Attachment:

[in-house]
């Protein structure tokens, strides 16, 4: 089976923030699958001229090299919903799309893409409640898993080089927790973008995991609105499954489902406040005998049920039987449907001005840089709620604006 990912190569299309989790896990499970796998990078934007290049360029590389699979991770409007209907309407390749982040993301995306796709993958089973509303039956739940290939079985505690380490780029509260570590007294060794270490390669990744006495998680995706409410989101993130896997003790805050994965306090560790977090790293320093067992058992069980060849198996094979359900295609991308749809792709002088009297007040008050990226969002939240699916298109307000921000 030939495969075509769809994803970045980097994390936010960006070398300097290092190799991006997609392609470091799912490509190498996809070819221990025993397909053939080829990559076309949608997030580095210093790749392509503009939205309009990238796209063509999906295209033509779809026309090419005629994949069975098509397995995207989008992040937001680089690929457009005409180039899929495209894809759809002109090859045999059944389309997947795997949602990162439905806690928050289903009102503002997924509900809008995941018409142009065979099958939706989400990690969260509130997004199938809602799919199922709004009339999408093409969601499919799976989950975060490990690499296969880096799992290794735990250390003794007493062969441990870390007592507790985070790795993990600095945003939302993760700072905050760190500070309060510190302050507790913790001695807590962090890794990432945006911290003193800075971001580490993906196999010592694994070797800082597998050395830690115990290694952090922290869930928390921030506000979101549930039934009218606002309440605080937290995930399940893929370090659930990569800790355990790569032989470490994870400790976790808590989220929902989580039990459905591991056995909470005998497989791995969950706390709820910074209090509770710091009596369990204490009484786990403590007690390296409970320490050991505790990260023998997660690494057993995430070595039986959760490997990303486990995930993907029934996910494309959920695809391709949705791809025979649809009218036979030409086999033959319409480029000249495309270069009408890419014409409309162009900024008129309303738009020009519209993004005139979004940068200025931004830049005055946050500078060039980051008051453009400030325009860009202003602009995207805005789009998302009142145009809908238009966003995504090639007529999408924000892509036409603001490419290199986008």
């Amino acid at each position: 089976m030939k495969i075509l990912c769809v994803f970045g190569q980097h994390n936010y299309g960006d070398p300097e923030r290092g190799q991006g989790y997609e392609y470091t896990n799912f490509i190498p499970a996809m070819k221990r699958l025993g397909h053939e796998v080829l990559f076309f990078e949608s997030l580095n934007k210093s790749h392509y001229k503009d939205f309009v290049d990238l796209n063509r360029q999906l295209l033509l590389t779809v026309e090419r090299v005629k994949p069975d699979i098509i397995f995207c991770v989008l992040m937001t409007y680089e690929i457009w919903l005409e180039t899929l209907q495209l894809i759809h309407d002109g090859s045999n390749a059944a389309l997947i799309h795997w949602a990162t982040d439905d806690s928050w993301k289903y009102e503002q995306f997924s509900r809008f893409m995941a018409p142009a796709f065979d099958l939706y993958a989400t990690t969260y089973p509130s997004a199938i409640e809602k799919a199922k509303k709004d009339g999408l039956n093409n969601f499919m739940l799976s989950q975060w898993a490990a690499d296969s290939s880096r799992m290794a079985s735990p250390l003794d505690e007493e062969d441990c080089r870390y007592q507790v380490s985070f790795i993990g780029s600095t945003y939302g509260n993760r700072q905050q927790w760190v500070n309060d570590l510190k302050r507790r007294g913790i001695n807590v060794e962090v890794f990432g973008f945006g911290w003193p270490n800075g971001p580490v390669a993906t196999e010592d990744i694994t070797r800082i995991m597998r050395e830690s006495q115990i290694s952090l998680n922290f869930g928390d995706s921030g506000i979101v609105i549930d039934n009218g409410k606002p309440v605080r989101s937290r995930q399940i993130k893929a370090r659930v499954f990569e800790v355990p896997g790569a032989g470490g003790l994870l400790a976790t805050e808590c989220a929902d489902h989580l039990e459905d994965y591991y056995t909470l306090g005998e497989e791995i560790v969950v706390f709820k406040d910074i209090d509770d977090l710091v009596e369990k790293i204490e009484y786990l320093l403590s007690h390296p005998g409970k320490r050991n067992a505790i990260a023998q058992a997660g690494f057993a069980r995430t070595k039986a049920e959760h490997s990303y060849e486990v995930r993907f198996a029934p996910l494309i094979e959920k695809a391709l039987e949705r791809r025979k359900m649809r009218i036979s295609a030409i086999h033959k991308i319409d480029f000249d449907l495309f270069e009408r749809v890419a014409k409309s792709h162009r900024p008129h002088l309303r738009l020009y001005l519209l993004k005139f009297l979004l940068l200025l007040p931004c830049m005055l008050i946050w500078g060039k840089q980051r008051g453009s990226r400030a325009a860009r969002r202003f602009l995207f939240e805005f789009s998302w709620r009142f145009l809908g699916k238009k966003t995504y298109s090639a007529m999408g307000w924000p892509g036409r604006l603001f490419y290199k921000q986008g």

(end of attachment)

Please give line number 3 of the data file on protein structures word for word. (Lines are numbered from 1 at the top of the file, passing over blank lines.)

């Amino acid at each position: 089976m030939k495969i075509l990912c769809v994803f970045g190569q980097h994390n936010y299309g960006d070398p300097e923030r290092g190799q991006g989790y997609e392609y470091t896990n799912f490509i190498p499970a996809m070819k221990r699958l025993g397909h053939e796998v080829l990559f076309f990078e949608s997030l580095n934007k210093s790749h392509y001229k503009d939205f309009v290049d990238l796209n063509r360029q999906l295209l033509l590389t779809v026309e090419r090299v005629k994949p069975d699979i098509i397995f995207c991770v989008l992040m937001t409007y680089e690929i457009w919903l005409e180039t899929l209907q495209l894809i759809h309407d002109g090859s045999n390749a059944a389309l997947i799309h795997w949602a990162t982040d439905d806690s928050w993301k289903y009102e503002q995306f997924s509900r809008f893409m995941a018409p142009a796709f065979d099958l939706y993958a989400t990690t969260y089973p509130s997004a199938i409640e809602k799919a199922k509303k709004d009339g999408l039956n093409n969601f499919m739940l799976s989950q975060w898993a490990a690499d296969s290939s880096r799992m290794a079985s735990p250390l003794d505690e007493e062969d441990c080089r870390y007592q507790v380490s985070f790795i993990g780029s600095t945003y939302g509260n993760r700072q905050q927790w760190v500070n309060d570590l510190k302050r507790r007294g913790i001695n807590v060794e962090v890794f990432g973008f945006g911290w003193p270490n800075g971001p580490v390669a993906t196999e010592d990744i694994t070797r800082i995991m597998r050395e830690s006495q115990i290694s952090l998680n922290f869930g928390d995706s921030g506000i979101v609105i549930d039934n009218g409410k606002p309440v605080r989101s937290r995930q399940i993130k893929a370090r659930v499954f990569e800790v355990p896997g790569a032989g470490g003790l994870l400790a976790t805050e808590c989220a929902d489902h989580l039990e459905d994965y591991y056995t909470l306090g005998e497989e791995i560790v969950v706390f709820k406040d910074i209090d509770d977090l710091v009596e369990k790293i204490e009484y786990l320093l403590s007690h390296p005998g409970k320490r050991n067992a505790i990260a023998q058992a997660g690494f057993a069980r995430t070595k039986a049920e959760h490997s990303y060849e486990v995930r993907f198996a029934p996910l494309i094979e959920k695809a391709l039987e949705r791809r025979k359900m649809r009218i036979s295609a030409i086999h033959k991308i319409d480029f000249d449907l495309f270069e009408r749809v890419a014409k409309s792709h162009r900024p008129h002088l309303r738009l020009y001005l519209l993004k005139f009297l979004l940068l200025l007040p931004c830049m005055l008050i946050w500078g060039k840089q980051r008051g453009s990226r400030a325009a860009r969002r202003f602009l995207f939240e805005f789009s998302w709620r009142f145009l809908g699916k238009k966003t995504y298109s090639a007529m999408g307000w924000p892509g036409r604006l603001f490419y290199k921000q986008g």